I am purchasing 1300sqft of 3/8" thick engineered hardwood for my home. 600sqft will be glued down (first floor is concrete) and 700 will be nailed down (second floor is wood subfloor). I do not want to float the floor.

It seems like the majority of engineered wood flooring out there is "click-lock" and designed for easy floating installation. There are also some that are traditional T&G, but for this option it seems the selection is smaller and often more expensive.

The associates at HD and Floor & Decor tell me you can glue or nail click lock flooring with no problem.

Are there any advantages/disadvantages for click-lock or tongue & groove planks when the installation method is glue or nail down?

Any other suggestions or considerations I should be aware of?

I live in a desert climate (Arizona) if that makes any difference.

3 Answers 3


I work for a company that makes laminate flooring, we make different thickness and profiles(profile is the joint)I have 4 rooms with it in and they are all different, each was an upgrade on the other couple of years apart. The latest I put in was the best for connection, the long side just push tight together at angle then firmly push down to click, the short edge though has a plastic comb like membrane inserted during the manufacture of the panel and this locks it in place and is easy to fit and hard to separate(be warned) push the ends slowly together and you'll hear a distinct click.

One thing never nail wood to the floor it needs to float due to heat or humidity changes. Laminate states a 10mm gap all round the room, leave the gap-you may be a little under but no less than 8mm-it will expand with right conditions and if no gap left can buckle. If you decide to glue, not a problem, just use a waterproof glue to help seal the HDF(MDF but higher density)

Stilettos make holes in engineered wood flooring but not Laminate, dog paws destroy all types of wood flooring


I've installed flooring of the "click and lock"-type on several different jobs and had fair to good comments from all the customers. The kind I worked with was an extremely thin MDF plastic veneered plank. Snapping them together on the long side was fairly simple, but the short top and bottom edges really tested my patience, especially when trying to install the next board to two edges at the same time. This was for a floating floor, but in hind-sight glueing or fastening the boards may have been easier. The complaint that kept repeating itself from customers was the seams kept opening up. Examining the boards that had loosened, I could see no problem or damage with the latching points. What I concluded recently is the attaching profile (mostly on the male edge) isn't deep enough to always form a secure mechanical bond. From than on I always insist that this type of floor be secured with glue or fasteners. Also note that the thin MDF locking edge is fragile and delicate. Expect at least 10-15 % of the boards to have damage out of the box and another 10% to be damaged trying to install them. Check the boxes at the store and look for any evidence of the package being damaged. Put aside any unuseable boards for return. Lowes accepted all boxes of damaged boards for refund.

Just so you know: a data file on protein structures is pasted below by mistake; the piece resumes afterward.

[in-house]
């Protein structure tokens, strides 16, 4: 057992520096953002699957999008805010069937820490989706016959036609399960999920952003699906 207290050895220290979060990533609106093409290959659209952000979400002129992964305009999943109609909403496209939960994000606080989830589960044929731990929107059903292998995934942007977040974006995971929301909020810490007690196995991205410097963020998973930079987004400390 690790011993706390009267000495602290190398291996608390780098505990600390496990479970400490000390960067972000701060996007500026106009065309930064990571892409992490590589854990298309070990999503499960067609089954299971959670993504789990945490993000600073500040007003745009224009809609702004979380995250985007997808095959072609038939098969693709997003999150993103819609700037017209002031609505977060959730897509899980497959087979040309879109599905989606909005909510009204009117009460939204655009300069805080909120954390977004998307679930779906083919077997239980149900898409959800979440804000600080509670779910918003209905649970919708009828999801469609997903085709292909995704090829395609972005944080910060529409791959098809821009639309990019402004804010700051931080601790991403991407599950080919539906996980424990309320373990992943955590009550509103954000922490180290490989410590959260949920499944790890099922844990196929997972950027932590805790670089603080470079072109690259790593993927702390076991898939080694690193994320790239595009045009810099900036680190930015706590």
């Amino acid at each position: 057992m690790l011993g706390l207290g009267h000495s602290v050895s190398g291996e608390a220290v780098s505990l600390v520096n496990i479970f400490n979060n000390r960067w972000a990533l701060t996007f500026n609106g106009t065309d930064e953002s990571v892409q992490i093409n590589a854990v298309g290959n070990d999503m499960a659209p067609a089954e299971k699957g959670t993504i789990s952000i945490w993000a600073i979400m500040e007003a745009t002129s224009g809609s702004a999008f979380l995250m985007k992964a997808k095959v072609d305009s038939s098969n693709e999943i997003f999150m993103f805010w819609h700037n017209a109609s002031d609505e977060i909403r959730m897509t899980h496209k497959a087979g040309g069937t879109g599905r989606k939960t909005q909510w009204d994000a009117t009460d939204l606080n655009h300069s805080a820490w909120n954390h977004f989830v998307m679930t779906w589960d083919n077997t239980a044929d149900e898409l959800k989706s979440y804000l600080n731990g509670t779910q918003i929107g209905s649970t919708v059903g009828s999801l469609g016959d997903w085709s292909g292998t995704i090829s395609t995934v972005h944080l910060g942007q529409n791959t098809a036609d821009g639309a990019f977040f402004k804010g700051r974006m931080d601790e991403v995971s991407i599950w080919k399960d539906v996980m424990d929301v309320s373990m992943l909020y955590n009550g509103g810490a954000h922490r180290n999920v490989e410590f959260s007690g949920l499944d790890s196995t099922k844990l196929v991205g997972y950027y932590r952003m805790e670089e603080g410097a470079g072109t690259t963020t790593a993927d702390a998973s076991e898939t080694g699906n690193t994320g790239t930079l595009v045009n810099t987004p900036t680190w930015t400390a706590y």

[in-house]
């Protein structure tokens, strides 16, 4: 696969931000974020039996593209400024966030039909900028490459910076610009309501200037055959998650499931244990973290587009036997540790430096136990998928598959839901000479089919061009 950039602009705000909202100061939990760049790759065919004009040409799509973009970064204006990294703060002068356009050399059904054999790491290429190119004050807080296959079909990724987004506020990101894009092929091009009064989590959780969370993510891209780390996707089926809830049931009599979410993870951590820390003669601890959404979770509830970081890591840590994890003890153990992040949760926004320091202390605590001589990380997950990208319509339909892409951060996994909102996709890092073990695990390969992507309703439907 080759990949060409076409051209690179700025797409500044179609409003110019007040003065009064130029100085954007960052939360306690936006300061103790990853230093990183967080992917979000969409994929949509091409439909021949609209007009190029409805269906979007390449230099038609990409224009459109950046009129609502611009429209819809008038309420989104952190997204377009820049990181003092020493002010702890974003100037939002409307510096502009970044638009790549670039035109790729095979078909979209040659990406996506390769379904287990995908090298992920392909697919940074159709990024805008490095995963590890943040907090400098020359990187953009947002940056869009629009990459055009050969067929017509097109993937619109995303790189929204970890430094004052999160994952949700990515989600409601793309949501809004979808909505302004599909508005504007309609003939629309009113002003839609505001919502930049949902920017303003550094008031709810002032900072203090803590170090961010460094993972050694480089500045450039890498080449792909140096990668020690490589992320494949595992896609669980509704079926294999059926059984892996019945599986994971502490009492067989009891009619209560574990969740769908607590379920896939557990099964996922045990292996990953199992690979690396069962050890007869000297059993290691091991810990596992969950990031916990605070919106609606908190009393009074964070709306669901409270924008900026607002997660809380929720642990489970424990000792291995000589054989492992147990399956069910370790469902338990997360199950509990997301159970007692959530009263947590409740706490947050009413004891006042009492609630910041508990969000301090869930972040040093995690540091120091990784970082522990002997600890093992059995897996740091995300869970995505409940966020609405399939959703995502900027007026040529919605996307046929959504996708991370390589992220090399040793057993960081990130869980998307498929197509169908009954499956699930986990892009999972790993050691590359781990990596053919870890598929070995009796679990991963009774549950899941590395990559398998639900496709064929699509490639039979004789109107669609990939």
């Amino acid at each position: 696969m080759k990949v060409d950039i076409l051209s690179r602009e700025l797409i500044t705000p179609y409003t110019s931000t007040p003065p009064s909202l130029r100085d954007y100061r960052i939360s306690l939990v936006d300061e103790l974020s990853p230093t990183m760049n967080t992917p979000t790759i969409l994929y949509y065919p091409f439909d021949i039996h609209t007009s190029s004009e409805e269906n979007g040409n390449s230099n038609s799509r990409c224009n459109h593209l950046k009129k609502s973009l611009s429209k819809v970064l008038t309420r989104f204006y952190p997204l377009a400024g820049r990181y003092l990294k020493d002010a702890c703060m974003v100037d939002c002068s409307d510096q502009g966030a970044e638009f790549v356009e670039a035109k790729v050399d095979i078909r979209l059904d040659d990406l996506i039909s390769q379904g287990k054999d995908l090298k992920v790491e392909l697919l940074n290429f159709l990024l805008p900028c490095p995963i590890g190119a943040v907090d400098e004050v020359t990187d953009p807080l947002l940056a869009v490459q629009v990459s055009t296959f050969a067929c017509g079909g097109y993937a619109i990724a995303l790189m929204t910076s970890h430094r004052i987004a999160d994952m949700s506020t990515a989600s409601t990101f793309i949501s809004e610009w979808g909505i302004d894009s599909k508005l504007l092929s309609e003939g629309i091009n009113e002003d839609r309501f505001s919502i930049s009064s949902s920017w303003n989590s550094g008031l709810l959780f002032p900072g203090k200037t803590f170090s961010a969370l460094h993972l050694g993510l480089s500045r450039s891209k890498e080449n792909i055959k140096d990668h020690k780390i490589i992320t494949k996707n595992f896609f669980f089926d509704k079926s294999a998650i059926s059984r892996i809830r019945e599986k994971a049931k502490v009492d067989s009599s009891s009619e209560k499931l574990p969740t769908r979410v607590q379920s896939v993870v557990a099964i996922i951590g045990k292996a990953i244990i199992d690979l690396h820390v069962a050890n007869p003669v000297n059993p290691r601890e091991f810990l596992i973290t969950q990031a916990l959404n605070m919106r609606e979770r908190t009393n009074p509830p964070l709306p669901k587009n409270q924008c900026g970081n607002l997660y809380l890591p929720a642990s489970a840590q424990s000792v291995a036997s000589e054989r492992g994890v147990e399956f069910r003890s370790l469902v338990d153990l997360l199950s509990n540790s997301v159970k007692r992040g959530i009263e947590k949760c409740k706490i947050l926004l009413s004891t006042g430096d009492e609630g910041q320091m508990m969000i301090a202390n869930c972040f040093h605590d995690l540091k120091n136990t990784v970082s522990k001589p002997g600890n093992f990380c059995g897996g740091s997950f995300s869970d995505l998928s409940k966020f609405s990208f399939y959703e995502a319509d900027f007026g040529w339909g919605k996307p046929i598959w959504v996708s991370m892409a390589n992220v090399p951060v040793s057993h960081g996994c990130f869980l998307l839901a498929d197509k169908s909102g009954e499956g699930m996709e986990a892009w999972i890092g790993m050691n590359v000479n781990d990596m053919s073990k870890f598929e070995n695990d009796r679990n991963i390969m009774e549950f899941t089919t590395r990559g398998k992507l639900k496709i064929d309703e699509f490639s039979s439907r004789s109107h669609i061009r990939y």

the only suggestions or considerations I can offer is that I would suggest you consider using a different product. engineered wood and laminate is all junk, unless you get into quality stuff like torlys or pergo, and even then its still pretty much garbage. the only remotely tolerable products that are engineered wood floors should be at least 12mm thick for long term durability, and at 1/3" = 8mm, you are talking about a really thin product. in my experience, the joints will randomly open up over time. if you insist on gluing (don't nail), just use a notched trowel and adhesive that are rated for the floor. if it has no recommendation, then ask a flooring contractor. once installed, promptly list the house and sell as fast as possible.

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